As I said think long and hard.

 

Best regards to all

post #6 of 11

I do not know how cold is your garage

 

Quote from Charging instructions:
It must be charged in a well-ventilated area at temperatures ranging between 0°C and 35°C

 

Perhaps your question about time controlled socket was understood wrongly. If you want to be this pedantic then set time controlled socket to 5 hours and be done with it.

 

Quote:
They talk about a charging fan being fully functional and being uncovered. ( there is no fan ) the whole battery is encased in a thick carry bag.

Charger has a fan, not the battery.

 

What if you go and read instructions about lead acid batteries and their charging. You would not want those either.

post #7 of 11
Thread Starter 

Hi IUU5,

First things first.. I was expressing my views and my experience as a recent purchaser there are no doubt other opinions out there. That’s why I said think long and hard.

 

Turning to you comments….

 

A: Your comments are very selective.

 

B: The instructions leaflet I have refers to the chargING fan not the chargERS fan. As someone with no technical knowledge I interpreted that as a component of the battery. You might like to call that pedantic but with a claimed 5 year warranty on the line. I want to be pedantic with how I treat my new £200 purchase.

 

C: My garage can and does go sub zero in the winter. Frequently.

 

You say (Perhaps your question about time controlled socket was understood wrongly. If you want to be this pedantic then set time controlled socket to 5 hours and be done with it.) No it wasn’t misunderstood it was as clear as day, for as you say I am pedantic. Even if it was misunderstood if you read “pedantically” all that I have written you will note that my main complaint was that the company LITEPOWER would not communicate with me in any way whatsoever.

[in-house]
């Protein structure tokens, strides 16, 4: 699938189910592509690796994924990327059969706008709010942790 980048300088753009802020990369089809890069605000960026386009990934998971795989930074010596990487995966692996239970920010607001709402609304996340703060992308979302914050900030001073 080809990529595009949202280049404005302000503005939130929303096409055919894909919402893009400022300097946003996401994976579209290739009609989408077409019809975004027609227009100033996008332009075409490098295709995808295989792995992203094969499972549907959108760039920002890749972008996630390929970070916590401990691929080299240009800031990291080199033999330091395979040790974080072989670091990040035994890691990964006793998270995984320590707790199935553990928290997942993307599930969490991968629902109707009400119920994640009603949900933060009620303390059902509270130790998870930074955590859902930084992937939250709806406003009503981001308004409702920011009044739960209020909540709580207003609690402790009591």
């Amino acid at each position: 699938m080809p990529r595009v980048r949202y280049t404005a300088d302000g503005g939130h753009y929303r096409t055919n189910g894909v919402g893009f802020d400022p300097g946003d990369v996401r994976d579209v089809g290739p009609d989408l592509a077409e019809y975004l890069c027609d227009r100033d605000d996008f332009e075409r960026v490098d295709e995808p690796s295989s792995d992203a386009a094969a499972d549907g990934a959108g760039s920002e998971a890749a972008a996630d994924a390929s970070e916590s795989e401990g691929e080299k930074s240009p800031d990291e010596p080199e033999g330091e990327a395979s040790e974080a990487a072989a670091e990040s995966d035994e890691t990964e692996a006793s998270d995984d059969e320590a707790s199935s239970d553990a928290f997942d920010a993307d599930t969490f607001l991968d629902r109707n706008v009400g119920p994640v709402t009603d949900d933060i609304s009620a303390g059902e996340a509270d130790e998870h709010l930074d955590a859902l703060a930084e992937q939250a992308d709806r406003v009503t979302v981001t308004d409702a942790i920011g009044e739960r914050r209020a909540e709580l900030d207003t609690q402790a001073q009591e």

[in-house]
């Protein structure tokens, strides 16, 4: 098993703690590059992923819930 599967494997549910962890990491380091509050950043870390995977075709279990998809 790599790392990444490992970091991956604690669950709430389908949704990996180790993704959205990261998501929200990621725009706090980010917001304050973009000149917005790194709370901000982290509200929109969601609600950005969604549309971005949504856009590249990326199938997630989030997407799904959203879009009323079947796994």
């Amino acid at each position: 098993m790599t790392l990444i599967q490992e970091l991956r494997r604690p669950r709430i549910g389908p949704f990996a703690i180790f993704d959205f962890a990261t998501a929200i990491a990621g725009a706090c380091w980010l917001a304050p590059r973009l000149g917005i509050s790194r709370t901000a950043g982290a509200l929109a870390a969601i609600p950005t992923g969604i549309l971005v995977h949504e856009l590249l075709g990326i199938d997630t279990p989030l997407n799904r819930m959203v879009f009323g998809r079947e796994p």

You conclude: What if you go and read instructions about lead acid batteries and their charging. You would not want those either.

 

Again you miss the point: My posting is about Lithium batteries not a comparison poll.

 

I have now been told through my club pro’s intervention. Nothing in writing of course what have they to hide?

 

A: You must disconnect the charger immediately the battery is charged therefore one is constantly going to check.

 

B: Under no circumstances should a time switch be used;

 

And here’s a surprise. My battery currently takes two hours to charge…so much for your 5 hours. ( and that's over a 6800 yards course + distance between tees)

 

Enjoy your golf.

post #8 of 11
Thread Starter 

PS: at 15 handicap you might like to review your irons and wedges.

post #9 of 11

lol, it is the indian, not the arrow. 

 

Have you tried to call Litepower?

post #10 of 11
Thread Starter 

lol, it is the indian, not the arrow.

Have you tried to call Litepower?

 

You obviously missed my earlier posting I wrote 3 times and “called” once. How much time is one expected to waste on these people. I also wanted a written response. Clearly they did not want to give this...again what do they have to hide!

 

I’m assuming your reference to the Indian means it’s you that needs to improve and not the clubs. …Which is basically what I’m inferring. You might get a better result with easier to hit clubs. Would also suggest you drop the 3 iron but that can be an age issue as the longer irons become a bit more difficult to hit as you get older.

Enjoy your golf.

post #11 of 11

STEWART Golf use Litepower Lithium Batteries and state the following:

 

Can I leave my battery connected to the charger or do I have to disconnect when green?
Disconnecting the charger after charging is the “right” thing to do. However, if the 
battery is going to be used regularly (i.e. every 5-7 days) it is quite safe to leave the 
battery and charger connected. The BMS inside the battery will prevent any damage, 
but it’s a bit like leaving your TV on standby so should be avoided for long periods.